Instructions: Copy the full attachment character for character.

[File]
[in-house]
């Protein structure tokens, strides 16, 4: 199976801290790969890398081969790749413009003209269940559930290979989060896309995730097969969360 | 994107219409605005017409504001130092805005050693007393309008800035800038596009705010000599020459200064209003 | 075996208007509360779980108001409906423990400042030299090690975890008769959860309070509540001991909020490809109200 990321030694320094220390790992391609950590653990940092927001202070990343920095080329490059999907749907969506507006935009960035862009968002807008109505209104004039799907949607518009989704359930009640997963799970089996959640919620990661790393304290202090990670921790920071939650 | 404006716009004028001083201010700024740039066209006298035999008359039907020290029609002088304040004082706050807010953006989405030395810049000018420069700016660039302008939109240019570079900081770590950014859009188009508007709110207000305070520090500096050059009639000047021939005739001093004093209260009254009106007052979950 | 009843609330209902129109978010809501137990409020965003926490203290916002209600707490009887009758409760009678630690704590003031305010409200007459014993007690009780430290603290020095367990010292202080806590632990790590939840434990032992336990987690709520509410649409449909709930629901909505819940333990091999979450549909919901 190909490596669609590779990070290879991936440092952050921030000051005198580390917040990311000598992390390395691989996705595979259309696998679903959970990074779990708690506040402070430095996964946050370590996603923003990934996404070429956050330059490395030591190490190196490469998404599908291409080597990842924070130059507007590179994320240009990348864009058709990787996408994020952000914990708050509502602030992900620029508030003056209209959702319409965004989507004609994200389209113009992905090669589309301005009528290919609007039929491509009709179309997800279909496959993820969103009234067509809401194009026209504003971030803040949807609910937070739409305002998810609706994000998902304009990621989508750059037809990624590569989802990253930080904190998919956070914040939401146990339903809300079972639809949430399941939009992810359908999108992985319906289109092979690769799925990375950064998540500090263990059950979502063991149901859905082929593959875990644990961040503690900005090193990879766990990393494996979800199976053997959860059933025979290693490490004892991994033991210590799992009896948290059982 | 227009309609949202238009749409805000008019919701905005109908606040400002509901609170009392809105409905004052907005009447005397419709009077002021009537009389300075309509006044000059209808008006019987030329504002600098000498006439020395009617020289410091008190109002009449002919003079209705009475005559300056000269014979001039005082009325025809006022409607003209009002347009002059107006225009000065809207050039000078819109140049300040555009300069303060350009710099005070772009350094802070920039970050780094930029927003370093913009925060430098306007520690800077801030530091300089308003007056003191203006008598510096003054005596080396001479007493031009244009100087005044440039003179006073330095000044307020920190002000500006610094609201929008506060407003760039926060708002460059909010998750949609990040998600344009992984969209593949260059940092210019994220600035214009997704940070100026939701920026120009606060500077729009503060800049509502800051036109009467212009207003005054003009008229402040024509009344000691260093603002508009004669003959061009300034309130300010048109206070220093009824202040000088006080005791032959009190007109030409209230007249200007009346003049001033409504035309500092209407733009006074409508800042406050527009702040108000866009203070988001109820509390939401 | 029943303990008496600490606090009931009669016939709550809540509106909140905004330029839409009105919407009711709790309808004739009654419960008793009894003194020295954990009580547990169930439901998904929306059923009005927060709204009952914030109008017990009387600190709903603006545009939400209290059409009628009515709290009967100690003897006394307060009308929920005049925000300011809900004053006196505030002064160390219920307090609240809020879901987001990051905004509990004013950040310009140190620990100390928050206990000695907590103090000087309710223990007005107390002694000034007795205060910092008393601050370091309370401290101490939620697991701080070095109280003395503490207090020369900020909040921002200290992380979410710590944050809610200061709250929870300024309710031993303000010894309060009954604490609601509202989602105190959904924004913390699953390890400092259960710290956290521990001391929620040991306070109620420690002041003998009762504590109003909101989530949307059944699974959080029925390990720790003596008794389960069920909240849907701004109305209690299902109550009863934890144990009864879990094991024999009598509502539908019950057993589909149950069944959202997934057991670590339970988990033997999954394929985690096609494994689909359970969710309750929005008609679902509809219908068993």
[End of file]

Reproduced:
[in-house]
């Protein structure tokens, strides 16, 4: 199976801290790969890398081969790749413009003209269940559930290979989060896309995730097969969360 | 994107219409605005017409504001130092805005050693007393309008800035800038596009705010000599020459200064209003 | 075996208007509360779980108001409906423990400042030299090690975890008769959860309070509540001991909020490809109200 990321030694320094220390790992391609950590653990940092927001202070990343920095080329490059999907749907969506507006935009960035862009968002807008109505209104004039799907949607518009989704359930009640997963799970089996959640919620990661790393304290202090990670921790920071939650 | 404006716009004028001083201010700024740039066209006298035999008359039907020290029609002088304040004082706050807010953006989405030395810049000018420069700016660039302008939109240019570079900081770590950014859009188009508007709110207000305070520090500096050059009639000047021939005739001093004093209260009254009106007052979950 | 009843609330209902129109978010809501137990409020965003926490203290916002209600707490009887009758409760009678630690704590003031305010409200007459014993007690009780430290603290020095367990010292202080806590632990790590939840434990032992336990987690709520509410649409449909709930629901909505819940333990091999979450549909919901 190909490596669609590779990070290879991936440092952050921030000051005198580390917040990311000598992390390395691989996705595979259309696998679903959970990074779990708690506040402070430095996964946050370590996603923003990934996404070429956050330059490395030591190490190196490469998404599908291409080597990842924070130059507007590179994320240009990348864009058709990787996408994020952000914990708050509502602030992900620029508030003056209209959702319409965004989507004609994200389209113009992905090669589309301005009528290919609007039929491509009709179309997800279909496959993820969103009234067509809401194009026209504003971030803040949807609910937070739409305002998810609706994000998902304009990621989508750059037809990624590569989802990253930080904190998919956070914040939401146990339903809300079972639809949430399941939009992810359908999108992985319906289109092979690769799925990375950064998540500090263990059950979502063991149901859905082929593959875990644990961040503690900005090193990879766990990393494996979800199976053997959860059933025979290693490490004892991994033991210590799992009896948290059982 | 227009309609949202238009749409805000008019919701905005109908606040400002509901609170009392809105409905004052907005009447005397419709009077002021009537009389300075309509006044000059209808008006019987030329504002600098000498006439020395009617020289410091008190109002009449002919003079209705009475005559300056000269014979001039005082009325025809006022409607003209009002347009002059107006225009000065809207050039000078819109140049300040555009300069303060350009710099005070772009350094802070920039970050780094930029927003370093913009925060430098306007520690800077801030530091300089308003007056003191203006008598510096003054005596080396001479007493031009244009100087005044440039003179006073330095000044307020920190002000500006610094609201929008506060407003760039926060708002460059909010998750949609990040998600344009992984969209593949260059940092210019994220600035214009997704940070100026939701920026120009606060500077729009503060800049509502800051036109009467212009207003005054003009008229402040024509009344000691260093603002508009004669003959061009300034309130300010048109206070220093009824202040000088006080005791032959009190007109030409209230007249200007009346003049001033409504035309500092209407733009006074409508800042406050527009702040108000866009203070988001109820509390939401 | 029943303990008496600490606090009931009669016939709550809540509106909140905004330029839409009105919407009711709790309808004739009654419960008793009894003194020295954990009580547990169930439901998904929306059923009005927060709204009952914030109008017990009387600190709903603006545009939400209290059409009628009515709290009967100690003897006394307060009308929920005049925000300011809900004053006196505030002064160390219920307090609240809020879901987001990051905004509990004013950040310009140190620990100390928050206990000695907590103090000087309710223990007005107390002694000034007795205060910092008393601050370091309370401290101490939620697991701080070095109280003395503490207090020369900020909040921002200290992380979410710590944050809610200061709250929870300024309710031993303000010894309060009954604490609601509202989602105190959904924004913390699953390890400092259960710290956290521990001391929620040991306070109620420690002041003998009762504590109003909101989530949307059944699974959080029925390990720790003596008794389960069920909240849907701004109305209690299902109550009863934890144990009864879990094991024999009598509502539908019950057993589909149950069944959202997934057991670590339970988990033997999954394929985690096609494994689909359970969710309750929005008609679902509809219908068993």